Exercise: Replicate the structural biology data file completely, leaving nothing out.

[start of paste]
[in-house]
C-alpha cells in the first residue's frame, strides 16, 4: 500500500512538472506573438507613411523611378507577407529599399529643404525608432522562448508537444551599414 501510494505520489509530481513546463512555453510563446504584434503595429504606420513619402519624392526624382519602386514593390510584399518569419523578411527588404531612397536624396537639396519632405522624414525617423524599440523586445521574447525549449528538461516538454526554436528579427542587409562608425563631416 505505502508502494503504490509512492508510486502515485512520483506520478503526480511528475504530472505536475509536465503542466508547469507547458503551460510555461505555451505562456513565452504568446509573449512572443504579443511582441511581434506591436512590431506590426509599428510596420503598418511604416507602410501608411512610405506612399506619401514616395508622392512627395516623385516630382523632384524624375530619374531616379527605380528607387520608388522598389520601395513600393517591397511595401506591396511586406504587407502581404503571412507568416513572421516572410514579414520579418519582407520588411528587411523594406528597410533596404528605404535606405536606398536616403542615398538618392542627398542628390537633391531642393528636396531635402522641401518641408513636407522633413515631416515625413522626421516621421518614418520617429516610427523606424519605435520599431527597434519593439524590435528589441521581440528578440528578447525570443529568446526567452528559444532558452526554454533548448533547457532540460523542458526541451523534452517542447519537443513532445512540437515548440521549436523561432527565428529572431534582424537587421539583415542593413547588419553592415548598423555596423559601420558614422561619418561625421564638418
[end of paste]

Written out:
[in-house]
C-alpha cells in the first residue's frame, strides 16, 4: 500500500512538472506573438507613411523611378507577407529599399529643404525608432522562448508537444551599414 501510494505520489509530481513546463512555453510563446504584434503595429504606420513619402519624392526624382519602386514593390510584399518569419523578411527588404531612397536624396537639396519632405522624414525617423524599440523586445521574447525549449528538461516538454526554436528579427542587409562608425563631416 505505502508502494503504490509512492508510486502515485512520483506520478503526480511528475504530472505536475509536465503542466508547469507547458503551460510555461505555451505562456513565452504568446509573449512572443504579443511582441511581434506591436512590431506590426509599428510596420503598418511604416507602410501608411512610405506612399506619401514616395508622392512627395516623385516630382523632384524624375530619374531616379527605380528607387520608388522598389520601395513600393517591397511595401506591396511586406504587407502581404503571412507568416513572421516572410514579414520579418519582407520588411528587411523594406528597410533596404528605404535606405536606398536616403542615398538618392542627398542628390537633391531642393528636396531635402522641401518641408513636407522633413515631416515625413522626421516621421518614418520617429516610427523606424519605435520599431527597434519593439524590435528589441521581440528578440528578447525570443529568446526567452528559444532558452526554454533548448533547457532540460523542458526541451523534452517542447519537443513532445512540437515548440521549436523561432527565428529572431534582424537587421539583415542593413547588419553592415548598423555596423559601420558614422561619418561625421564638418